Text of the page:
- $68.00 Main working drive: WD My Passport Ultra 1TB Portable External USB 3.0 Hard Drive
- $68.00 Local mirrored drive: WD My Passport Ultra 1TB Portable External USB 3.0 Hard Drive
- $ 0.00 Offsite: Built in software with WD Passport to Dropbox or Google Drive
Affordable solution on a budget: $423.00
Ideal for: Running a very small Home based business, Weekend photographers, Photographers getting started in the business. Photographers add $120.00 for the solid state drive. You’ll thank me later when editing in Photoshop or Lightroom. Adding a Network Attached Storage (NAS) such as Drobo 5N or Synology for about $499.00 to $599.00 allows your storage to grow as you grow.
- $120.00 Computer: Samsung 840 EVO 250GB solid state drive
- $109.00 Main working drive: WD My Passport Ultra 2TB Portable External USB 3.0 Hard Drive
- $109.00 Local mirrored drive: WD My Passport Ultra 2TB Portable External USB 3.0 Hard Drive
- $150.00 Offsite: CrashPlan with online access
- $ 55.00 SyncBack
My personal bulletproof backup solution: $1363.00 base price
Ideal for: Professional photographers, Mission critical business where downtime is not an option, Users that want a storage solution to grow as they grow. I grew my 10TB system over the years.Currently I have four Seagate Desktop 3 TB HDD SATA 6 Gb/s NCQ 64MB Cache 7200 RPM in each Drobo. Each drive cost $102.00 bringing the total cost to $408.00 per unit adding $816.00 to the overall storage solution. The best part of this solution, Drobo takes the up front guess work out of determining the amount of capacity I require. I buy the capacity I need today, and when I need more storage, I simply replace my smallest drive with a larger one and immediately use that capacity in seconds.
- $ 60.00 Computer: 120GB Samsung solid state drive
- $599.00 Main work drive : 10TB Drobo 5D connected via usb 3
- $499.00 Local mirrored drive : 10TB Drobo 5N connected to the network via ethernet
- $150.00 Offsite: Crashplan with online access
- $ 55.00 SyncBack
I purchased the Samsung solid state drive because of their reputation and at the time, the price was right. I use Seagate 7200 RPM hard drives for the same reason. 7200 RPM drives are recommended for faster performance. Drobo has been my choice for data storage for years. Several years ago I received a Drobo FS to evaluate. I fell in love with it and kept it. Since then, I have grown my storage needs around Drobo, upgrading from the FS to the 5D and 5N units. Drobos are self-healing, self-managing and even self-optimizing. Exactly what I need. I’ve had offers from other NAS companies to “try it, like it, keep it” over the years; a nice perk as a professional photographer and educator, but I choose to stay with Drobo.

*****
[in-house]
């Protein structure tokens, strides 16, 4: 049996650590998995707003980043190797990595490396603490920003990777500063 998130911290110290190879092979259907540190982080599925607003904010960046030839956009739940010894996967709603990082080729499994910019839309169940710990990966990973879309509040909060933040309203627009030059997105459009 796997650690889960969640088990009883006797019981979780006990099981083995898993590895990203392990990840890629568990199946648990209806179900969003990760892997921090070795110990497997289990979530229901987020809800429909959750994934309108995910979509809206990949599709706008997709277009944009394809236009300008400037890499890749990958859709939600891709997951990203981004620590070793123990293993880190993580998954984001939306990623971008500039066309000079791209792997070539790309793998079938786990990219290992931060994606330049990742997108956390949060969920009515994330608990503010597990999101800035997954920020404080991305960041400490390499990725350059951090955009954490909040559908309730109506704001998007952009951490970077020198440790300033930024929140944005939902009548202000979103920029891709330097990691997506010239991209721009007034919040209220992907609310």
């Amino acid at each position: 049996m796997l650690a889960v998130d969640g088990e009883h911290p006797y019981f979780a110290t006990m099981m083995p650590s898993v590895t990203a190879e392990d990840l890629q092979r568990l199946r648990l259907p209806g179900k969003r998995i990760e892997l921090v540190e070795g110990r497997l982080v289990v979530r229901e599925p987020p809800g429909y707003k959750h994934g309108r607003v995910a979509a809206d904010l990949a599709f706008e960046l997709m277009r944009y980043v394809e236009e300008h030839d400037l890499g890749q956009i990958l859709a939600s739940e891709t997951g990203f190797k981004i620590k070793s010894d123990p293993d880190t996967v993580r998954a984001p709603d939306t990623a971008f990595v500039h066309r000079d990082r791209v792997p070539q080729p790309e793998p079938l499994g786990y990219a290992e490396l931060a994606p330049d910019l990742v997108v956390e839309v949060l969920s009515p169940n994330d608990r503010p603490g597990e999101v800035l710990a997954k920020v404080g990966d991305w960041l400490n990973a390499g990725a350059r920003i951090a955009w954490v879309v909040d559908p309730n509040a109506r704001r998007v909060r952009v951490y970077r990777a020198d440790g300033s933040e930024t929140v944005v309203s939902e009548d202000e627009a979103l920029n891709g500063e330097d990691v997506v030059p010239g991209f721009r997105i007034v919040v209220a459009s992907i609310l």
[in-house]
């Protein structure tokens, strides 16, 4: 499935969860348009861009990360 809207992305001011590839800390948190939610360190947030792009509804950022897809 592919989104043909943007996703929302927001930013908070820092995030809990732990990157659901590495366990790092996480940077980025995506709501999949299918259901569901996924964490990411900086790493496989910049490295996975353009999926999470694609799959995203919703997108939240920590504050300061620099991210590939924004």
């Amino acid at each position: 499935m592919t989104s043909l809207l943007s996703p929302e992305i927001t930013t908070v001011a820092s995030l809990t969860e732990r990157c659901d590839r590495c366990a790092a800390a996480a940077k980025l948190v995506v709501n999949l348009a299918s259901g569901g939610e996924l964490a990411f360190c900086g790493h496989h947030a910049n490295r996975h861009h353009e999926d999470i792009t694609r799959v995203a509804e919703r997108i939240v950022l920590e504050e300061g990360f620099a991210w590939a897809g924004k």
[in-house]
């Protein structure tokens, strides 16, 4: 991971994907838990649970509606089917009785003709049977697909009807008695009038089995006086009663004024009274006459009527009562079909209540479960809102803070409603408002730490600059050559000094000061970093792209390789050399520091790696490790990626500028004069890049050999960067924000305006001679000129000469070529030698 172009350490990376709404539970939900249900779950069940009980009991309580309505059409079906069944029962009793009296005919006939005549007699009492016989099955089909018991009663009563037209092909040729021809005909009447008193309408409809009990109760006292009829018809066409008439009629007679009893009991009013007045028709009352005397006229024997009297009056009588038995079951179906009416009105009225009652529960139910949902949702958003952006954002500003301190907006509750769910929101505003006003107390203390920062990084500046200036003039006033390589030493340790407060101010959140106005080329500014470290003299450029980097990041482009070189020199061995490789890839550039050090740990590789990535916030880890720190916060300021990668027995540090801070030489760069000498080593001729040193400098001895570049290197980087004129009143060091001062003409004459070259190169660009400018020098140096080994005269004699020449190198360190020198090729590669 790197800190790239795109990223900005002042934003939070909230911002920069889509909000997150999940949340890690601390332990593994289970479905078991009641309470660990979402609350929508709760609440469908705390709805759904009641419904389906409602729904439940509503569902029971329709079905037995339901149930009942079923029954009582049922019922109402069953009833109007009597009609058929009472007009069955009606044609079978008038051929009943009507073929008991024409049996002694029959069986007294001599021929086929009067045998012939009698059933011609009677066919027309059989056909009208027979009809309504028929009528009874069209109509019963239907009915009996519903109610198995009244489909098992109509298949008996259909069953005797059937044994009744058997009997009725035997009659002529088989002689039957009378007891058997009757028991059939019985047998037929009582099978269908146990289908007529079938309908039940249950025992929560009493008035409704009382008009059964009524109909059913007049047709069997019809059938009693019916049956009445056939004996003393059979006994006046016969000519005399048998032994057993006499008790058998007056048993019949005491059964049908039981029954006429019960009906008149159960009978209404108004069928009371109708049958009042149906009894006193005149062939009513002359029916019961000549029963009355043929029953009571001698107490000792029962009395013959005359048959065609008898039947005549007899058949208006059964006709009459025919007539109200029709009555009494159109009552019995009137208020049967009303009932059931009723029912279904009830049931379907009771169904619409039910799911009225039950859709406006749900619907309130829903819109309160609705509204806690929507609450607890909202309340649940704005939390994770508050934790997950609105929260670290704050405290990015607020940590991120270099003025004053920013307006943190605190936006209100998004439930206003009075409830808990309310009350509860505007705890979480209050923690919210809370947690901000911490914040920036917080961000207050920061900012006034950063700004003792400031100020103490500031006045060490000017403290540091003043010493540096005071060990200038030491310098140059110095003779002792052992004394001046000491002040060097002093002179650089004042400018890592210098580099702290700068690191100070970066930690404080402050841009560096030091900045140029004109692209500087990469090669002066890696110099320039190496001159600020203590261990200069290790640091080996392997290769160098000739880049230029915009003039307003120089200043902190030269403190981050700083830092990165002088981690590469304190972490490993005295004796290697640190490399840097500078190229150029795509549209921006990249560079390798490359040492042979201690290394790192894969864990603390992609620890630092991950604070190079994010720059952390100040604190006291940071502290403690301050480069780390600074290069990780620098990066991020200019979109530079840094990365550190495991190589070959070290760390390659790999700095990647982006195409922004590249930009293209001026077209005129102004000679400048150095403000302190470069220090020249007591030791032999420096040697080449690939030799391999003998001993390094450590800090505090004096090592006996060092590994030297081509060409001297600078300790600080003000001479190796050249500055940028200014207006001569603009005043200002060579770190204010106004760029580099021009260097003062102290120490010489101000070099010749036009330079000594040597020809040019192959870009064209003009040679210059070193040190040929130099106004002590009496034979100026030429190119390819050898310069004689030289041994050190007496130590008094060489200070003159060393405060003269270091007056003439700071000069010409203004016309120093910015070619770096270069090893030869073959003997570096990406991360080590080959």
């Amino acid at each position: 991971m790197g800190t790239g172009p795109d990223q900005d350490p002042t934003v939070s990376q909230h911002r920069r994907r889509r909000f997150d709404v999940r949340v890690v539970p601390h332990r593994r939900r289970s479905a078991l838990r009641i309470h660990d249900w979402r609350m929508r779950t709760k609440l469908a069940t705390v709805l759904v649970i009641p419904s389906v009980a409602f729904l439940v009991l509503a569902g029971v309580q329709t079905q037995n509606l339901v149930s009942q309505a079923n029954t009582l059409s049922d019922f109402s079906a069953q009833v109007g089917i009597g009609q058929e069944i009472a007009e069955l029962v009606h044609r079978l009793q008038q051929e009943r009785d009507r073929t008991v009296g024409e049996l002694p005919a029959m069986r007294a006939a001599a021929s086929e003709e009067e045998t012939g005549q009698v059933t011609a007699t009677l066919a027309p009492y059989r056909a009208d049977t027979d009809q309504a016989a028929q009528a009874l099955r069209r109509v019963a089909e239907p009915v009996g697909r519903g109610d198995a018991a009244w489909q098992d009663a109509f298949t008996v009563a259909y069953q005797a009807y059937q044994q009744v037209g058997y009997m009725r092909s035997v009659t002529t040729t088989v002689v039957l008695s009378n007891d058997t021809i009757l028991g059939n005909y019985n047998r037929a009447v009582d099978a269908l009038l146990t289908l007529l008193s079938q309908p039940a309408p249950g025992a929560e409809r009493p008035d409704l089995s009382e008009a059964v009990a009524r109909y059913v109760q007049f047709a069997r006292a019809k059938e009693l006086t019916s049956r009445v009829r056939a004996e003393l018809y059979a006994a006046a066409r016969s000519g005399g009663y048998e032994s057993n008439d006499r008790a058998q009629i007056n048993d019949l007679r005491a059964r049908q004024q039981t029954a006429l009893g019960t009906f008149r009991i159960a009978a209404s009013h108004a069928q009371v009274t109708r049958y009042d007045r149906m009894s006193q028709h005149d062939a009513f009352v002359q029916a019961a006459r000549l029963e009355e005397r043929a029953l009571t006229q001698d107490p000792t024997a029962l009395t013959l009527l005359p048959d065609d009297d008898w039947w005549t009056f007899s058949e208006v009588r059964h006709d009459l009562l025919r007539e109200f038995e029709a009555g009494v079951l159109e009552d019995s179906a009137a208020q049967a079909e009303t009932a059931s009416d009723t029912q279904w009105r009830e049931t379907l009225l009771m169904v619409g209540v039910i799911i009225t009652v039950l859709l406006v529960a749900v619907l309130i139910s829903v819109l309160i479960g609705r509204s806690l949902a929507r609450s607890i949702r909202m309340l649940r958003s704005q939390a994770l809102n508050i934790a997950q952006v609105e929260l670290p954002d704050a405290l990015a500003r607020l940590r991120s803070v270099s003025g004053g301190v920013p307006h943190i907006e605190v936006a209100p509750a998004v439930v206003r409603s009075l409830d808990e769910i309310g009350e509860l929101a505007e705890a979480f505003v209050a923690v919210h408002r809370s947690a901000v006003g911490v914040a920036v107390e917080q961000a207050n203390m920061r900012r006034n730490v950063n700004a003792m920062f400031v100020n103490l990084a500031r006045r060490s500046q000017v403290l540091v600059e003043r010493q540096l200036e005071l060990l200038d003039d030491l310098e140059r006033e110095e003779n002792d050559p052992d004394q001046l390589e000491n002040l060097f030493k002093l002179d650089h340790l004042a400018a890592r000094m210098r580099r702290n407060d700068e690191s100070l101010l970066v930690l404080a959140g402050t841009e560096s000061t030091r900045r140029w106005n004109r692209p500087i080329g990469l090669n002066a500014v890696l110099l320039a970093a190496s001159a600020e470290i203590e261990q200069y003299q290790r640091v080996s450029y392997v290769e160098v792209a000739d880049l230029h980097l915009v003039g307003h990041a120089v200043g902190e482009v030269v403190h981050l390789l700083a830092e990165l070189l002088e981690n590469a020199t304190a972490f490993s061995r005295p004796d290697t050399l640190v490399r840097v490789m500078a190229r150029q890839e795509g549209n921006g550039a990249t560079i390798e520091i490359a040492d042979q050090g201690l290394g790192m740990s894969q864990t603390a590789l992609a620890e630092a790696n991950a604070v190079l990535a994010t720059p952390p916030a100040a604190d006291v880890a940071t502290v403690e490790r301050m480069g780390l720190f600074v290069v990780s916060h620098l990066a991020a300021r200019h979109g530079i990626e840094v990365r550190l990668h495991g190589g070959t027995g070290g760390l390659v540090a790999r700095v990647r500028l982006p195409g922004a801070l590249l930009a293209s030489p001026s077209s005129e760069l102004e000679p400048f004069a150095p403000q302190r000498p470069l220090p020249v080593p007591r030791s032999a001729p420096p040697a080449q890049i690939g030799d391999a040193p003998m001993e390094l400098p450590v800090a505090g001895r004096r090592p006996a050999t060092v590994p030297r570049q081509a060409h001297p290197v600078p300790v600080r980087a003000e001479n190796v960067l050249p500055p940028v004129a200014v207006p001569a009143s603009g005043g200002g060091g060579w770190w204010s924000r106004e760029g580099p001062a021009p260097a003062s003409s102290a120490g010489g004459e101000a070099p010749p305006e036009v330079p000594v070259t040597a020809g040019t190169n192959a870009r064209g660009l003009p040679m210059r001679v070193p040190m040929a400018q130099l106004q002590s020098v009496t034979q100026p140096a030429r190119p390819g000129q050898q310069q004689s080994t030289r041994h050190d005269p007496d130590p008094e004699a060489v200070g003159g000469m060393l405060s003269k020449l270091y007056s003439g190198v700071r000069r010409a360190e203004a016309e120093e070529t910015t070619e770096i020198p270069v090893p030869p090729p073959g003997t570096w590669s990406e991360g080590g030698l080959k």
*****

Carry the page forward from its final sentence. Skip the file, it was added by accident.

I’m interested in sharing your thoughts on your current Bulletproof Backup Plan. If you have a unique storage question or problems, feel free to leave a comment below. By the same time next year, loss data should be a thing of the past.
Extra Resource & Links Mentioned
- Backup Your Operating System – Create a USB Recovery Drive
- Building an OS Recovery Plan for Photographers
- 3-2-1 Backup Concept for Photographers
- Building a Bulletproof Backup System
- Solid State Drives: Samsung 250GB, Samsung 500GB
- Mirror Software: SyncBack Pro , SyncBack Standard (affiliate links)
- Drobo Website
- Drobo 5N & Drobo 5D (small discount)
- Hard Drives: WD My Passport Ultra 2TB Portable External USB 3.0 Hard Drive, Seagate Desktop 3 TB HDD SATA 6 Gb/s NCQ 64MB Cache 7200 RPM
- Alan Henry’s Five Best Online Backup Services.
Currently he is teaching workshops, writing for Photofocus and creating tutorials for various plug-in companies and for the Vanelli and Friends series.
You can find out more about Vanelli at www.VanelliandFriends.com
Latest posts by Vanelli (see all)
- When to Use Studio Strobe Lighting - January 16, 2018
- When to Use a Tripod for Portraits - January 9, 2018
- Choosing the Best Locations for Large-Group Portraits - January 2, 2018